Soybeans add 23¢, reacting to friendly USDA data
The U.S. corn, soybean yields do not go up as the trade expected.
As a result, the CME Group’s soybean market jumped 51¢ immediately after the release of the report then dropped to 35¢ higher. Corn jumped up a dime, while wheat reacted positively as well.
At the close, the Dec. corn futures finished 3 1/4¢ higher at $5.54. March futures finished 3 1/4¢ higher at $5.64. May corn futures settled 3 1/4¢ higher at $5.69.
January soybean futures ended 23 1/2¢ higher at $12.12.
March soybean futures closed 23¢ higher at $12.23. May soybean futures finished 22 1/2¢ higher at $12.34.
Dec. wheat futures closed 10¢ higher at $7.78.
Dec. soymeal futures closed 10.70 per short ton higher at $342.50.
Dec. soy oil futures ended 0.42 of a cent higher at 58.47 per pound.
In the outside markets, the crude oil market is $2.09 per barrel higher at $84.02 the U.S. Dollar is lower, and the Dow Jones Industrials are 224 points lower (-0.62%) at 36,207.
U.S. 2021/22 CROP PRODUCTION
In its report, the USDA pegged the U.S. corn production at 15.06 billion bushels vs. the trade’s expectation of 15.05 billion and the previous estimate of 15.01 billion bushels.
The U.S. corn yield average was pegged at 177.0 bushels per acre vs. the trade’s expectation of 176 bushels per acre and the USDA’s previous estimate of 176.5.
For soybeans, the USDA pegged output at 4.42 billion bushels vs. the trade’s expectation of 4.4 billion and the government’s October estimate of 4.44.
For yield, the soybean average is pegged at 51.0 bu./acre vs. the trade’s expectation of 51.9 bu./acre and the government’s previous estimate of 51.5.
2021/2022 U.S. Ending Stocks
For corn, the USDA pegged the U.S. new-crop ending stocks at 1.49 billion bushels vs. the trade estimate of 1.48 billion bushels and the October estimate of 1.5 billion bushels.
For soybeans, the U.S. ending stocks were 340 million bushels vs. the trade that expected the USDA to print 362 million bushels today. In October, the USDA’s estimate was 320 million.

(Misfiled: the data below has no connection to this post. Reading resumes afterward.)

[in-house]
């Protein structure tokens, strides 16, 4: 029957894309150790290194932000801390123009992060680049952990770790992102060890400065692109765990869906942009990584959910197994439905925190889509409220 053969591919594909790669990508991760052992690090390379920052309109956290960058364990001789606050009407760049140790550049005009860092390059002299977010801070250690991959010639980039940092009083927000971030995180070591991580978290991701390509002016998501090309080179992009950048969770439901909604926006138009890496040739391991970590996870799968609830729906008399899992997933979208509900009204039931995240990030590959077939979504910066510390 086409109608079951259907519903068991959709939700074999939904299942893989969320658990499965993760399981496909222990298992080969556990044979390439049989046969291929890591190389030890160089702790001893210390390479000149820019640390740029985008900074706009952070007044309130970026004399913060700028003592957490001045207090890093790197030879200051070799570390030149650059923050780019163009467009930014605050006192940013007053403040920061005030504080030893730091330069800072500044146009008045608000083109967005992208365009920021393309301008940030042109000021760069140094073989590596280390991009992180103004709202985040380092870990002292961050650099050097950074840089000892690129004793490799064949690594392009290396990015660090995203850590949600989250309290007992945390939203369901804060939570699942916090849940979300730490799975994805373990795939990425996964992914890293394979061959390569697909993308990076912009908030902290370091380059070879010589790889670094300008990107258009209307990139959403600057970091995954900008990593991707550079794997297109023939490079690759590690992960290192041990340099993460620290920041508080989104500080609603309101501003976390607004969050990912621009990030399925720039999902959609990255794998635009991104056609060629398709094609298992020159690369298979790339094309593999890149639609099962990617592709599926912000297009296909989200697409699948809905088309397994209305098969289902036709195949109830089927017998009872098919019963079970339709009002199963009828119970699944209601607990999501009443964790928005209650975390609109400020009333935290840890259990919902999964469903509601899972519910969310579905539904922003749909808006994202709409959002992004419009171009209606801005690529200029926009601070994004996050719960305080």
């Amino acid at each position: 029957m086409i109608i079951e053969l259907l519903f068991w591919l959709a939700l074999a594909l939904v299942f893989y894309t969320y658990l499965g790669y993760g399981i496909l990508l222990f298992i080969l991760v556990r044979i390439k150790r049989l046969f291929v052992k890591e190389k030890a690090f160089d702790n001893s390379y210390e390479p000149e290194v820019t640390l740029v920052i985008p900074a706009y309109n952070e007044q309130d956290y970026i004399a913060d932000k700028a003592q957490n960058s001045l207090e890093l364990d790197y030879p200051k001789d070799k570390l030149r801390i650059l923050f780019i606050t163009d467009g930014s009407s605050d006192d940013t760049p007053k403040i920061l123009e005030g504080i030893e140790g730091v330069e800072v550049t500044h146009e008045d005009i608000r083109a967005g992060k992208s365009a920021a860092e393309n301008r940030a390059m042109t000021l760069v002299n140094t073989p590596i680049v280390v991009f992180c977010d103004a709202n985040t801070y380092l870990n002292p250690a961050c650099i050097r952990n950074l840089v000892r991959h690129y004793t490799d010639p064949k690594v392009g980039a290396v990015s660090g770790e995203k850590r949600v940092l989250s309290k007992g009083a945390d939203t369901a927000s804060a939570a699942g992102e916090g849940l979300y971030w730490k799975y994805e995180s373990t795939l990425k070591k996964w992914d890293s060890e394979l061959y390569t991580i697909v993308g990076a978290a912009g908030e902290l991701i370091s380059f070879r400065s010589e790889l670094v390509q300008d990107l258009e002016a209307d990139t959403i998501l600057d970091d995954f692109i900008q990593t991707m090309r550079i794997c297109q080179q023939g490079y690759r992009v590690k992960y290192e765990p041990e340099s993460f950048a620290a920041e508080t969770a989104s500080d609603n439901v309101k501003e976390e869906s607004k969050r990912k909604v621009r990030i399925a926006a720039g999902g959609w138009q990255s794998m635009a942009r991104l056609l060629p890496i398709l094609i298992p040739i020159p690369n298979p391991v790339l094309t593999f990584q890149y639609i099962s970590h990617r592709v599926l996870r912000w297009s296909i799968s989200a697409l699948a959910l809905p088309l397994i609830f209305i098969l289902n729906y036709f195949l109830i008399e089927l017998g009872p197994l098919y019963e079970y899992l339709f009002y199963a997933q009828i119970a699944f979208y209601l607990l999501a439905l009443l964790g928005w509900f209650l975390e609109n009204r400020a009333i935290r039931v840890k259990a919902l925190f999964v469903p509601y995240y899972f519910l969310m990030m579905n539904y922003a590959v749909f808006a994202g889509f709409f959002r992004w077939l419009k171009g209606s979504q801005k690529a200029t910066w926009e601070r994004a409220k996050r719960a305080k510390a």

In its report, the USDA pegged the U.S. wheat ending stocks at 583 million bushels vs. the trade’s expectation of 581 million and compared with the October estimate of 580 million bushels.
2021/2022 World Ending Stocks
On Tuesday, the USDA pegged the world’s corn ending stocks at 304.4 mmt. vs. the trade’s expectation of 300 mmt. and the USDA’s October estimate of 301.7 mmt.
For soybeans, the world ending stocks are estimated at 103.8 mmt. vs. the trade’s expectation of 105.8 mmt. and the USDA’s October estimate of 104.6 mmt.
For wheat, the USDA pegged world ending stocks at 275.8 mmt. vs. the trade’s expectation of 276.5 mmt. and the USDA’s previous estimate of 277.2 mmt.
Sal Gilbertie, Teucrium Trading, says that the USDA surprised the soybean market.
“Soybeans surprised with reduced yield and ending stocks lower than prevailing trade guesses. It seems like soybean markets were focused on nothing but bearish news for the past several weeks which is what surprised the markets when the USDA didn’t confirm the bearish sentiment of traders. Harvest progress and Chinese imports will dictate prices for a while from here,” Gilbertie says.
PJ Quaid, RJ O'Brien broker, says that today's USDA report was not bullish.
"The numbers today are not supportive, in my opinion. It feels like everyone was ready for a super bearish number. I think this is a case of 'sell the rumor, buy the fact'," Quaid says.
Jack Scoville, PRICE Futures Group, says that today's report has made for a very dramatic change in the market.
"I think the numbers are neutral-to-bullish, but beans made a 50¢ move in response to the numbers before coming back down a touch. The beans had been pretty beaten up in the last few weeks, because of all sorts of things like Brazil weather being good and crop going in fast and big, ideas of big U.S. crops, and the slower than hoped for export sales pace.
Scoville added, "So, we changed the narrative a bit and caught the market short. Corn a much less dramatic rally, but USDA did find more corn and somewhat higher ending stocks. But, the stronger-than-expected demand for exports and ethanol is helping the corn market," Scoville says.